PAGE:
It’s definitely growing. I started out doing these mini workouts on Instagram which got me going on social. I do find that people are relying a lot more on apps, like the Nike training app, versus workout videos. Even in classes, a lot of people are starting to do things like use a heart-rate monitor, so there’s also technology being brought into that structure too.
Are there any drawbacks to Instagram’s #fitspo trend?
A lot of women on Instagram are not personal trainers, they’re just young fit girls with good bodies showing exercises, but that doesn’t mean they have any schooling. So that can cause problems. It is difficult for users to know where to turn to because a user is generally, at this point, going to go for someone that looks great without knowing if they have a certified background in fitness.
As a professional, when you’re teaching or working with a client one-on-one, how would you describe your training style?
I basically kill them with a smile. I will never yell or call them out in a way that will make them not feel good about themselves. My style is to make each person feel very encouraged but at the same time, not let them get away with anything. So if they’re lifting 15 lbs and I know they can be lifting 30 lbs, I will smile and take the 15 lbs and put the 30 lbs in their hands and say, “and continue.” It’s about keeping it friendly, but also about getting the same results without resorting to yelling.
Have you encountered any challenges as a women in the fitness industry?
In fitness modelling, yes. You’re definitely not taken as seriously until you prove yourself. I don’t know if it’s so much the case now, but when I started out it was very male dominated and women weren’t considered credible. Now there’s a ton of women doing it. There’s always going to be people out there who are going to try and discredit you, male or female, but at least for myself now, it’s fine, because I’ve proven myself and shown I can help others get results.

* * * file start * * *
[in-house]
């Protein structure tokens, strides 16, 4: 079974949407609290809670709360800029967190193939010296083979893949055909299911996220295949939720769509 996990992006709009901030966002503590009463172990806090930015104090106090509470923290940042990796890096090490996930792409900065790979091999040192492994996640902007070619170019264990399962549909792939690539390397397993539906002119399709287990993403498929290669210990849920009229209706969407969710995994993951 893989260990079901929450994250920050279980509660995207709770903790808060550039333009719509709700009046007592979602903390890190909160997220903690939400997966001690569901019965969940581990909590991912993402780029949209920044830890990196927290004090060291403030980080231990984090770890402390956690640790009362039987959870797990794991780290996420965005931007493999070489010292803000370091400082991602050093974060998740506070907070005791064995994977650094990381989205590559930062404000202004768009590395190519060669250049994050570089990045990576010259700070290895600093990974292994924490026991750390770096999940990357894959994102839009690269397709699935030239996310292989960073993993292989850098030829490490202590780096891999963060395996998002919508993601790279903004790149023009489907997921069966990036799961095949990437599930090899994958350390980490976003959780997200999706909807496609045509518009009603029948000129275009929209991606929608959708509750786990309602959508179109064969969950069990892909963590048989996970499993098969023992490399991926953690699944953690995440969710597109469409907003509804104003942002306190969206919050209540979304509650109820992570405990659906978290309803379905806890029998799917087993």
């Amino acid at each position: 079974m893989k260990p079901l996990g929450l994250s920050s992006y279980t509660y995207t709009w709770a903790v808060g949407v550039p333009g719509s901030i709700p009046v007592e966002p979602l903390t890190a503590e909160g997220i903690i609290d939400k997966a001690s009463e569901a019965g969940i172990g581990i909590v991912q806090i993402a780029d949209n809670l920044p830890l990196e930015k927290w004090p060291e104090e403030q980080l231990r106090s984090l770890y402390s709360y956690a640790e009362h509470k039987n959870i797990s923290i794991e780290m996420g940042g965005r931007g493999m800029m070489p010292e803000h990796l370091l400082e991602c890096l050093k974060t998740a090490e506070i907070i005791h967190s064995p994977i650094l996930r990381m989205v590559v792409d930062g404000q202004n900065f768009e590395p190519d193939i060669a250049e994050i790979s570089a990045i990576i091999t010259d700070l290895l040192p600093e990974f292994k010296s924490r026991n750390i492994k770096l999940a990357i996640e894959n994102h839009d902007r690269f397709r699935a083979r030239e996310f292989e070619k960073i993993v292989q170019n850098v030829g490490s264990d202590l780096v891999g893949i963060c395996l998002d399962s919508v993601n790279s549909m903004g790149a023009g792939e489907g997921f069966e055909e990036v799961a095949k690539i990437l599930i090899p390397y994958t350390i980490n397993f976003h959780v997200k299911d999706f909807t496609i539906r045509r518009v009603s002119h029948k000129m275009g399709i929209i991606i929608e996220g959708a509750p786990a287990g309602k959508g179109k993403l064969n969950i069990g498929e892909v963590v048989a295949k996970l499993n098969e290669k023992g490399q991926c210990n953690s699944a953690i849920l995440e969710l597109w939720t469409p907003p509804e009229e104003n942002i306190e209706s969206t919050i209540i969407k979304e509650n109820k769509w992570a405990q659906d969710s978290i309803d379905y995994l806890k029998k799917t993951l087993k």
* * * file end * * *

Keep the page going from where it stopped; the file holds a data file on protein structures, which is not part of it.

Female athletes like Serena Williams have spoken out about being described as “too muscly and too masculine”—what do you say to women who shy away from weightlifting for those reasons?
When I was younger, I was the only woman in the weight room because no girl wanted to lift weights back then. Now, I think, mostly because of Instagram and all these models who are lifting weights, it’s not as much of a concern—at least, I haven’t heard women worrying about that or talking about it in at least a year, and I get new girls every month into my classes. At the same time, in our classes, as the girls get stronger and their form gets better, I get them lifting up to 300 lbs, and for that, some of the girls, can make them feel a bit wary. But because we do everything in a shaping mode, if they’re lifting something bigger, it’s to make a part of their body bigger that we want bigger to emphasize that sexy, womanly, hourglass physique.
Best part of your day?
Worst part of your day?
Deadlines that I know I’m not going to meet.
What kind of attributes does someone need to work in this industry?
I’m more of a gym owner now, but for someone who wants to be a personal trainer, you really need to enjoy working with people. If you don’t want to go above and beyond—and I don’t want to sound harsh, but—I don’t think you should do it. When I trained girls, if they wanted to stay behind and talk to me for an hour, I would stay. Now, even if I teach a class, I don’t leave until everyone feel like their questions have been answered. You need to be really present, and that takes a lot of hours—often beyond what you’re being paid for, and to succeed in this industry you’ve got to be OK with that. It has to be something where you’re innately there to help someone, whether it’s within the span of time that the client has paid for or not.
A lot of us have made New Year’s resolutions to get in shape this year. What is your advice to help us stay on track?
Making it a habit is really important. When exercise is a part of your day and scheduled in like a meeting, then you know that you’re going to go and do it. As long as you’ve been doing it for at least two weeks, then it will start to become a habit, and you’ll wake up and know it’s time to go work out. Even if you’re not feeling it, things like laying out your workout clothing ahead of time or having some kind of goal, like a photoshoot or a big event, helps. Even for myself, I find mini goals help keep me from missing a workout or having more than one cookie in a day.
What It’s Like to Work at Canada’s Coolest Wellness Company
What It Was Really Like to Cover Election 2016
What It’s Really Like to Be a Ski Patroller
What It’s Really Like to be an Outerwear Designer
What It’s Really Like to be a Food Blogger